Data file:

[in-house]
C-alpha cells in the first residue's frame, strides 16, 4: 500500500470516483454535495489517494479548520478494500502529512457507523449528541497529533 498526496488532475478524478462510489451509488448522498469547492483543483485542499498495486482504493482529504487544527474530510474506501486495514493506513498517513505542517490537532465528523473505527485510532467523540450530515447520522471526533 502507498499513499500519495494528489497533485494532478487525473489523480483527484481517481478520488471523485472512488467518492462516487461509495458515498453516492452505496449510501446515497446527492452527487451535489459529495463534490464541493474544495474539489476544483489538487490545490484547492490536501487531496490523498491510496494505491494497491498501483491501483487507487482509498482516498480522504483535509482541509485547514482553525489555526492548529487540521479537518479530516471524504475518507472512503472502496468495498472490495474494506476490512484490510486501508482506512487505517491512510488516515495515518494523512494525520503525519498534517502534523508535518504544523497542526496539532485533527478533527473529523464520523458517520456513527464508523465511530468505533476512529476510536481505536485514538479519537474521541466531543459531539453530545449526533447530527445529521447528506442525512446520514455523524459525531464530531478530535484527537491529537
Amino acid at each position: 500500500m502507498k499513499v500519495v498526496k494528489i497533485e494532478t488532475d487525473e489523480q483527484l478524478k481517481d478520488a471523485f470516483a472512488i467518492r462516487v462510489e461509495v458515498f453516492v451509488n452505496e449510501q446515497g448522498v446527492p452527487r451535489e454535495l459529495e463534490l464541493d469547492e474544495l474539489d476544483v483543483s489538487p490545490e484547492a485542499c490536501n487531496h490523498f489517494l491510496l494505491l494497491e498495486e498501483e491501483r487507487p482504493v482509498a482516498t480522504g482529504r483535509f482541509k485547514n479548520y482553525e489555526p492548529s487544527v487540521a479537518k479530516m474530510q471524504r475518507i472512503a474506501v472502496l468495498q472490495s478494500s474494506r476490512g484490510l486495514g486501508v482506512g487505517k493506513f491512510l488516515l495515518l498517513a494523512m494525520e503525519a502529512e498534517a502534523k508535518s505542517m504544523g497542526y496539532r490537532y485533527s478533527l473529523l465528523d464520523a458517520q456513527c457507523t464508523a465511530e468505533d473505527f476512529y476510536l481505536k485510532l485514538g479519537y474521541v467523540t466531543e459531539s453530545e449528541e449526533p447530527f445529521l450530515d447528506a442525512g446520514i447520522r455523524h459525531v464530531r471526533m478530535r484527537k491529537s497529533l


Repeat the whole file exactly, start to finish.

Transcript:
[in-house]
C-alpha cells in the first residue's frame, strides 16, 4: 500500500470516483454535495489517494479548520478494500502529512457507523449528541497529533 498526496488532475478524478462510489451509488448522498469547492483543483485542499498495486482504493482529504487544527474530510474506501486495514493506513498517513505542517490537532465528523473505527485510532467523540450530515447520522471526533 502507498499513499500519495494528489497533485494532478487525473489523480483527484481517481478520488471523485472512488467518492462516487461509495458515498453516492452505496449510501446515497446527492452527487451535489459529495463534490464541493474544495474539489476544483489538487490545490484547492490536501487531496490523498491510496494505491494497491498501483491501483487507487482509498482516498480522504483535509482541509485547514482553525489555526492548529487540521479537518479530516471524504475518507472512503472502496468495498472490495474494506476490512484490510486501508482506512487505517491512510488516515495515518494523512494525520503525519498534517502534523508535518504544523497542526496539532485533527478533527473529523464520523458517520456513527464508523465511530468505533476512529476510536481505536485514538479519537474521541466531543459531539453530545449526533447530527445529521447528506442525512446520514455523524459525531464530531478530535484527537491529537
Amino acid at each position: 500500500m502507498k499513499v500519495v498526496k494528489i497533485e494532478t488532475d487525473e489523480q483527484l478524478k481517481d478520488a471523485f470516483a472512488i467518492r462516487v462510489e461509495v458515498f453516492v451509488n452505496e449510501q446515497g448522498v446527492p452527487r451535489e454535495l459529495e463534490l464541493d469547492e474544495l474539489d476544483v483543483s489538487p490545490e484547492a485542499c490536501n487531496h490523498f489517494l491510496l494505491l494497491e498495486e498501483e491501483r487507487p482504493v482509498a482516498t480522504g482529504r483535509f482541509k485547514n479548520y482553525e489555526p492548529s487544527v487540521a479537518k479530516m474530510q471524504r475518507i472512503a474506501v472502496l468495498q472490495s478494500s474494506r476490512g484490510l486495514g486501508v482506512g487505517k493506513f491512510l488516515l495515518l498517513a494523512m494525520e503525519a502529512e498534517a502534523k508535518s505542517m504544523g497542526y496539532r490537532y485533527s478533527l473529523l465528523d464520523a458517520q456513527c457507523t464508523a465511530e468505533d473505527f476512529y476510536l481505536k485510532l485514538g479519537y474521541v467523540t466531543e459531539s453530545e449528541e449526533p447530527f445529521l450530515d447528506a442525512g446520514i447520522r455523524h459525531v464530531r471526533m478530535r484527537k491529537s497529533l